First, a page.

Antibodies in the Adaptive Immune System: Specific Response for Long-Term Immunity

Activated complement proteins play a part in eliminating microbial invaders from a host. They belong to the group of non-specific immune responses. Which of these is NOT part of that group?

Plasma cells

Antibodies are not part of the non-specific immune responses. Antibodies belong to the group of specific immune responses, also known as the adaptive immune system. Unlike non-specific immune responses, which are immediate and provide a general response to any invading microbe, the adaptive immune system is a slower response and is specific to a particular microbe. When the body encounters a specific microbe, it produces antibodies that are tailored to that specific microbe. This is known as immunity, and it allows the body to easily recognize and fight off the same microbe if it is encountered again in the future.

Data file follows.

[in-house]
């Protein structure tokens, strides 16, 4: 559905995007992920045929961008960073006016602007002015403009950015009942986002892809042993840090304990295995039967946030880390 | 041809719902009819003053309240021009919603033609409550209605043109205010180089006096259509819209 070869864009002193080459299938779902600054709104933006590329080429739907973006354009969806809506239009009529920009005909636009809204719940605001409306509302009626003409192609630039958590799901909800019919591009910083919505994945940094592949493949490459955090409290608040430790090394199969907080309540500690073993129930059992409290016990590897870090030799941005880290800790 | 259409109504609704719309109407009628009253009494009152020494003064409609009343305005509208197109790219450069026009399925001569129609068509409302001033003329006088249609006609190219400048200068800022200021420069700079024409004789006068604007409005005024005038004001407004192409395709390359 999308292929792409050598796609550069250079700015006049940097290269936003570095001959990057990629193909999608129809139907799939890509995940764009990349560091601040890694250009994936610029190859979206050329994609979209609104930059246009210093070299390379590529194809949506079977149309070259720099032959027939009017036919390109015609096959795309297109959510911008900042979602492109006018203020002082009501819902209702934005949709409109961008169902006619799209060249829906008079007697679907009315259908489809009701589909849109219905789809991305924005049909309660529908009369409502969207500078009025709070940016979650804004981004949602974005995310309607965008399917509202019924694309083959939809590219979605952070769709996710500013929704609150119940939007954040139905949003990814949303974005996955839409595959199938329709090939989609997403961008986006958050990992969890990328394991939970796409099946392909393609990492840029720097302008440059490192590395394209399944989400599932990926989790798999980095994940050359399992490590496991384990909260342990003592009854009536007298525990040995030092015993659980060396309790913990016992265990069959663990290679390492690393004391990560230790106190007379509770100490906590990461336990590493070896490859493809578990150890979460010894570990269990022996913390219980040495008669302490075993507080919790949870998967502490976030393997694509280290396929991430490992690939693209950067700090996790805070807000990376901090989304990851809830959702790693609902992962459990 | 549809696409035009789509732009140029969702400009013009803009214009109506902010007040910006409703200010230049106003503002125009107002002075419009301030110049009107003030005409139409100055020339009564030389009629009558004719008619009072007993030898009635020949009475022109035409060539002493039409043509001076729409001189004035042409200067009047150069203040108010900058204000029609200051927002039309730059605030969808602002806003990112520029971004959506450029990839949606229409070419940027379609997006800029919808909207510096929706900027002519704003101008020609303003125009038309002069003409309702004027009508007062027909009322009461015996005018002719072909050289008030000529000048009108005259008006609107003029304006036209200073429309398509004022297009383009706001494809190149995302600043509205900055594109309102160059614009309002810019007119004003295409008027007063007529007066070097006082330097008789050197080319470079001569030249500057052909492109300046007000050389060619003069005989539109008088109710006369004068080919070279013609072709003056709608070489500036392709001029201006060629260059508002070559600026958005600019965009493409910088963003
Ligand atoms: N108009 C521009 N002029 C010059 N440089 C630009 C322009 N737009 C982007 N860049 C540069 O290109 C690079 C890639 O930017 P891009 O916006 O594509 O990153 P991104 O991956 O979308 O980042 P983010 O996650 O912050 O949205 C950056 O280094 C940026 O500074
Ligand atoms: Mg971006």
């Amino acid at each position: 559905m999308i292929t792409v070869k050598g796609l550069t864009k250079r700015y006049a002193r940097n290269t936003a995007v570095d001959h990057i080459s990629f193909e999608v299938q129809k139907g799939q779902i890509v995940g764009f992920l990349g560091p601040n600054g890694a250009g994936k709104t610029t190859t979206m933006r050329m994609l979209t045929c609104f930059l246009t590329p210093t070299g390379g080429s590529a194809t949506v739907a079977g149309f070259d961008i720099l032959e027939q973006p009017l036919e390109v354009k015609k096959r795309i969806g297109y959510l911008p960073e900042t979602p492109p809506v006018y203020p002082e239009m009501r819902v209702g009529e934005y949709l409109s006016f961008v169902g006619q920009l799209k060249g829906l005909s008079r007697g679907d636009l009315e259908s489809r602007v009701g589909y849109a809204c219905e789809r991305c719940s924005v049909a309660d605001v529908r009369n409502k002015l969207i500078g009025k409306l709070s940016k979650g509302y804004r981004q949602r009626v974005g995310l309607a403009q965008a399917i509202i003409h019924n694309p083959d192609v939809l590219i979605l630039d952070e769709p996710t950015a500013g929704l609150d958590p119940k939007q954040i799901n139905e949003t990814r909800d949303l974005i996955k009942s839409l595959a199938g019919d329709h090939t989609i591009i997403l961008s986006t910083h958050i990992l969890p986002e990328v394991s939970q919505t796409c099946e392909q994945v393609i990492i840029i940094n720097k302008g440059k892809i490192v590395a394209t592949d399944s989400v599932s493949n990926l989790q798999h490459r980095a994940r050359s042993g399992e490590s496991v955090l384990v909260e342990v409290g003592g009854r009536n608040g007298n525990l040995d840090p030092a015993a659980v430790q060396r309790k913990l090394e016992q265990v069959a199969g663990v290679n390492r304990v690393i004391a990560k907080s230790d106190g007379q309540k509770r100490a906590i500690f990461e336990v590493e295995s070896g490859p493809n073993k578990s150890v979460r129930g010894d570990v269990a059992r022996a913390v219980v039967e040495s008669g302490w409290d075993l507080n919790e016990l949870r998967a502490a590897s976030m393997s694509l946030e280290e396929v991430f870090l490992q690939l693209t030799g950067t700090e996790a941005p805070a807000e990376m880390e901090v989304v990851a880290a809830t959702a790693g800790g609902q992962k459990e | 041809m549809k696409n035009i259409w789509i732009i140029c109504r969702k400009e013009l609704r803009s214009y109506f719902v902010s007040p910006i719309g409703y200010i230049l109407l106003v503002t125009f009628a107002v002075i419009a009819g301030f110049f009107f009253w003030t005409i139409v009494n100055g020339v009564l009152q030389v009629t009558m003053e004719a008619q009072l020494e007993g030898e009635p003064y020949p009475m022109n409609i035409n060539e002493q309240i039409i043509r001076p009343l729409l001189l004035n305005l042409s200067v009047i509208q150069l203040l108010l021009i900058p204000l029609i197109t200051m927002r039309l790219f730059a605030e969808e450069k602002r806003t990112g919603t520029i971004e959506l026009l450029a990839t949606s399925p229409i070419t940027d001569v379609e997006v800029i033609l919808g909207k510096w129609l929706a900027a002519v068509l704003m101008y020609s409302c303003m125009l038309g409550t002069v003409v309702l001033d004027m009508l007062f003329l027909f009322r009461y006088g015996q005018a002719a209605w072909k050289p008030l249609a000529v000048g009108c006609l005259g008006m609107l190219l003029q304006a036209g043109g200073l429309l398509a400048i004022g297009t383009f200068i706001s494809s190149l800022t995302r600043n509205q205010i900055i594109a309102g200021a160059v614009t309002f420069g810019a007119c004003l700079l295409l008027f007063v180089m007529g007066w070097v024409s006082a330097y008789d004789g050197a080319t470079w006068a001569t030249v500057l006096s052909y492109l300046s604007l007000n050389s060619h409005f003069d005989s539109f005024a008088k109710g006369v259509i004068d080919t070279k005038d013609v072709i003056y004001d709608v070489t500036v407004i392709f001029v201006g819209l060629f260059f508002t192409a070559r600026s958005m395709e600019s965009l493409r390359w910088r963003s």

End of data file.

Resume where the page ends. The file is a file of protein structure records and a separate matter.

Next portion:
More Answers:

Exploring the Vital Role of Complement Proteins in the Body’s Defense System Against Pathogens
Complement System: A Key Player in Immune Defense Against Pathogens
How the Complement System Proteins in Your Bloodstream Work: A Comprehensive Guide

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